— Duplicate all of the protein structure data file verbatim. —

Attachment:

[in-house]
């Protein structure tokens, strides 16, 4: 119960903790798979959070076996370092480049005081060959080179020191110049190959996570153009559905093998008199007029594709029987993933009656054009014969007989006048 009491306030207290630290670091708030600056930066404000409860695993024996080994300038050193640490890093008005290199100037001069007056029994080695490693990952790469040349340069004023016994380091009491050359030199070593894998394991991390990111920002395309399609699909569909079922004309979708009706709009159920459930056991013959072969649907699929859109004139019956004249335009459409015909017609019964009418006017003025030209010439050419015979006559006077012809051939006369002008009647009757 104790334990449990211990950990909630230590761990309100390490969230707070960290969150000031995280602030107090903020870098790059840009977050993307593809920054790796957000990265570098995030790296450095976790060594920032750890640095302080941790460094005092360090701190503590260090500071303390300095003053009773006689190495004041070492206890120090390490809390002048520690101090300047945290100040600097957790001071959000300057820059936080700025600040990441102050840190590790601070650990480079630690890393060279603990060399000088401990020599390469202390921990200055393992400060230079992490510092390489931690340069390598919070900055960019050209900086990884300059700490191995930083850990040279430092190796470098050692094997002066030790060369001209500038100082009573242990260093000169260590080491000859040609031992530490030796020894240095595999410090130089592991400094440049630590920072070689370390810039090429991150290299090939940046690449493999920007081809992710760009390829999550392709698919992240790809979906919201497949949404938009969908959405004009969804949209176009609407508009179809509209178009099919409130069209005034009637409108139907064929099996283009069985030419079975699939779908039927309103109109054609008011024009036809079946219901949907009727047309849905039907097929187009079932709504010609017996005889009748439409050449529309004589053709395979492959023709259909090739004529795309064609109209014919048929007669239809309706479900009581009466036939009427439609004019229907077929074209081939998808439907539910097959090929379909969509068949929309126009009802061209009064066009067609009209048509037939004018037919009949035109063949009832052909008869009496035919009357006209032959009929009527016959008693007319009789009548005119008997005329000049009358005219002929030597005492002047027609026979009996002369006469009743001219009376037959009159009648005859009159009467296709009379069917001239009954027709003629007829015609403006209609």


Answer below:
[in-house]
């Protein structure tokens, strides 16, 4: 119960903790798979959070076996370092480049005081060959080179020191110049190959996570153009559905093998008199007029594709029987993933009656054009014969007989006048 009491306030207290630290670091708030600056930066404000409860695993024996080994300038050193640490890093008005290199100037001069007056029994080695490693990952790469040349340069004023016994380091009491050359030199070593894998394991991390990111920002395309399609699909569909079922004309979708009706709009159920459930056991013959072969649907699929859109004139019956004249335009459409015909017609019964009418006017003025030209010439050419015979006559006077012809051939006369002008009647009757 104790334990449990211990950990909630230590761990309100390490969230707070960290969150000031995280602030107090903020870098790059840009977050993307593809920054790796957000990265570098995030790296450095976790060594920032750890640095302080941790460094005092360090701190503590260090500071303390300095003053009773006689190495004041070492206890120090390490809390002048520690101090300047945290100040600097957790001071959000300057820059936080700025600040990441102050840190590790601070650990480079630690890393060279603990060399000088401990020599390469202390921990200055393992400060230079992490510092390489931690340069390598919070900055960019050209900086990884300059700490191995930083850990040279430092190796470098050692094997002066030790060369001209500038100082009573242990260093000169260590080491000859040609031992530490030796020894240095595999410090130089592991400094440049630590920072070689370390810039090429991150290299090939940046690449493999920007081809992710760009390829999550392709698919992240790809979906919201497949949404938009969908959405004009969804949209176009609407508009179809509209178009099919409130069209005034009637409108139907064929099996283009069985030419079975699939779908039927309103109109054609008011024009036809079946219901949907009727047309849905039907097929187009079932709504010609017996005889009748439409050449529309004589053709395979492959023709259909090739004529795309064609109209014919048929007669239809309706479900009581009466036939009427439609004019229907077929074209081939998808439907539910097959090929379909969509068949929309126009009802061209009064066009067609009209048509037939004018037919009949035109063949009832052909008869009496035919009357006209032959009929009527016959008693007319009789009548005119008997005329000049009358005219002929030597005492002047027609026979009996002369006469009743001219009376037959009159009648005859009159009467296709009379069917001239009954027709003629007829015609403006209609």